Harrowing stories from victims of the Colombian drugs trade were heard in Birmingham yesterday at a conference aimed at educating cocaine users of the wider effects of their addiction.
The conference marked the start of the 'Shared Responsibility' awareness-raising campaign which intends to highlight links between drug use on the streets of the UK and terrorism in South America.
The Home Office-sponsored seminar focused on the cycle of violence and bloodshed endemic in Colombia because of the market for cocaine.
A woman who lost her best friend and brother when she was caught up in the Colombian drugs war told the conference that cocaine users in the UK were responsible for her country's problems.
Paola Carrillo survived a car bomb outside a nightclub in the capital Bogota in 2003 which claimed the lives of her nine-year-old brother Juan Sebastian and best friend Ana Maria Londono.
The 17-year-old was at the conference with four other women whose lives were turned upside-down by drugs trafficking.
One of the victims was Olinda Giron, aged 17, who was blinded when she stepped on an antipersonnel mine left in the fields by cocaine producers in Miraflores, a small town in the south of the country.
Another is Natalia Rodriguez, who was kidnapped by druglords and held hostage for more than three years, from the age of 16 to the age of 20.
Emperatriz de Guevara had her son, police captain Julian Guevara, kidnapped by drug terrorists and heard nothing for eight years until she was told he had died in captivity.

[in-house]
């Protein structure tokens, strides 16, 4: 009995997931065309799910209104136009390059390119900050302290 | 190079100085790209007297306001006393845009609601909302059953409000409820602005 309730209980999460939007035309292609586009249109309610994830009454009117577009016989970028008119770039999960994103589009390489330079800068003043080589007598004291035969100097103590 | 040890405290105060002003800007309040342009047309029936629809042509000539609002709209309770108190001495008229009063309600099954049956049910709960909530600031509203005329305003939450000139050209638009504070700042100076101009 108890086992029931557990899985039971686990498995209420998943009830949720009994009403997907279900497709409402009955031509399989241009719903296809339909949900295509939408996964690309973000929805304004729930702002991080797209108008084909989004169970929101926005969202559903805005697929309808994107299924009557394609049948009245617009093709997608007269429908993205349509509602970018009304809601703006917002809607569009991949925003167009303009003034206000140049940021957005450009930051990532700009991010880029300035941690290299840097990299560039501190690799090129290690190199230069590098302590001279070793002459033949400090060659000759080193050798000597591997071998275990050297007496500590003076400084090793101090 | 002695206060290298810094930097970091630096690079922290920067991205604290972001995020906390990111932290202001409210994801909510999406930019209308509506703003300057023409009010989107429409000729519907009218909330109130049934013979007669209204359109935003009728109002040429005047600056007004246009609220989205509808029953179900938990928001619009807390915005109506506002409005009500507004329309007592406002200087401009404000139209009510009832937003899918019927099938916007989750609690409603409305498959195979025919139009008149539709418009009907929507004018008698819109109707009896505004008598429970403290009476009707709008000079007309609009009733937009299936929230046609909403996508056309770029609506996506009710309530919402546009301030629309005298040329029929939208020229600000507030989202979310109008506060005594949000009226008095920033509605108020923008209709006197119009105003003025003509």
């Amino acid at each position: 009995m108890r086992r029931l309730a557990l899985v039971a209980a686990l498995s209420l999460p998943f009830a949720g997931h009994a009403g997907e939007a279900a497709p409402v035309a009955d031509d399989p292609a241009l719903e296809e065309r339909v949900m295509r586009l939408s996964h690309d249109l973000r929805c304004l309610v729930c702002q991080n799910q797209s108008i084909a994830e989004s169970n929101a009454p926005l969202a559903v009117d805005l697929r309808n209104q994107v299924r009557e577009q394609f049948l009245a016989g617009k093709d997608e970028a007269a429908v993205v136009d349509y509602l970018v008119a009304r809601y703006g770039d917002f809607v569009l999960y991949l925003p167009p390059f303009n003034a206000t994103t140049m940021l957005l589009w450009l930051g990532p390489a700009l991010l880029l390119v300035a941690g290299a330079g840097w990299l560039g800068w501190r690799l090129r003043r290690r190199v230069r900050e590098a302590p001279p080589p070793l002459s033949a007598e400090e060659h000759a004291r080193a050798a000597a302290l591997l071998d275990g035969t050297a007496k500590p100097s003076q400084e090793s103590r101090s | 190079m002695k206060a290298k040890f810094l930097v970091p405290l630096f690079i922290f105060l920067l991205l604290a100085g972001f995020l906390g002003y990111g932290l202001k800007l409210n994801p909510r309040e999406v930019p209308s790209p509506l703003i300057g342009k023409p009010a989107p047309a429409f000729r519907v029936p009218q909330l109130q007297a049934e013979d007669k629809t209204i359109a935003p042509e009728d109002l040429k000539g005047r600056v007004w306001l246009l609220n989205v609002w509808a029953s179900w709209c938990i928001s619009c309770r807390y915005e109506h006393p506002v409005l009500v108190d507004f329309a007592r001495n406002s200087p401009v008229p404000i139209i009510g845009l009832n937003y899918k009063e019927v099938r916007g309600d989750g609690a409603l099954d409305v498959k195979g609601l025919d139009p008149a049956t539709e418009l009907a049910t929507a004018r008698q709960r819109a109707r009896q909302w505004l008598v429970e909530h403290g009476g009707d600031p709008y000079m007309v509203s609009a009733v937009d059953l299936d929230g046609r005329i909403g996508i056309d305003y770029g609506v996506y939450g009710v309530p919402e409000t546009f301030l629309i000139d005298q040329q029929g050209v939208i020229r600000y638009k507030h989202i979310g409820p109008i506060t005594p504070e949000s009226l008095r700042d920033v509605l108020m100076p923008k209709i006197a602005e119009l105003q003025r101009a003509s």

Mrs Carrillo said the conference was crucial to the Shared Responsibility campaign, which also aims to highlight the environmental effects of the drugs trade on tropical rain forests, which are often destroyed in order to cultivate cocaine.
She said: "This conference is very important because it is the first time we have done something like this. Birmingham marks the first step, and everything needs a beginning.
"We are trying to make a difference and we are starting to make a difference. We are trying to show people who are consuming drugs that they are not only affecting themselves, but other people from far away who are the innocent victims.
"The idea is to make people who use drugs see the reality. It is to make people think. It is to show them that their actions are also affecting other people."
Ms Carillo said the campaign was not designed to blame politicians for her country's problems.
She said: "Because it is a shared responsibility we are not trying to blame anyone. We know where the problem is in relation to drug trafficking, but we also know there is a consensus to do something about it.
"There is no point in blaming anyone because many people are affected. There are people out there damaging their bodies but they are also damaging other people's lives. That is the important message."
The Birmingham Drug Action Team (DAT) co-ordinated the event, which will assess the city's consumption of Colombian drugs.
Drug addicts receiving treatment, medics and counsellors were also at the conference, held at the Birmingham and Midland Institute, on Margaret Street.
Colombian government spokesman Ignacio Greiffenstein said: "We want people who use cocaine to know that the money they spend will be used to finance terrorism in Colombia.
"They plant landmines, they destroy the environment, they displace people and kidnap.
"We have come to Birmingham because we have the support of the council and it is one of the UK's most important cities in relation to the drugs war."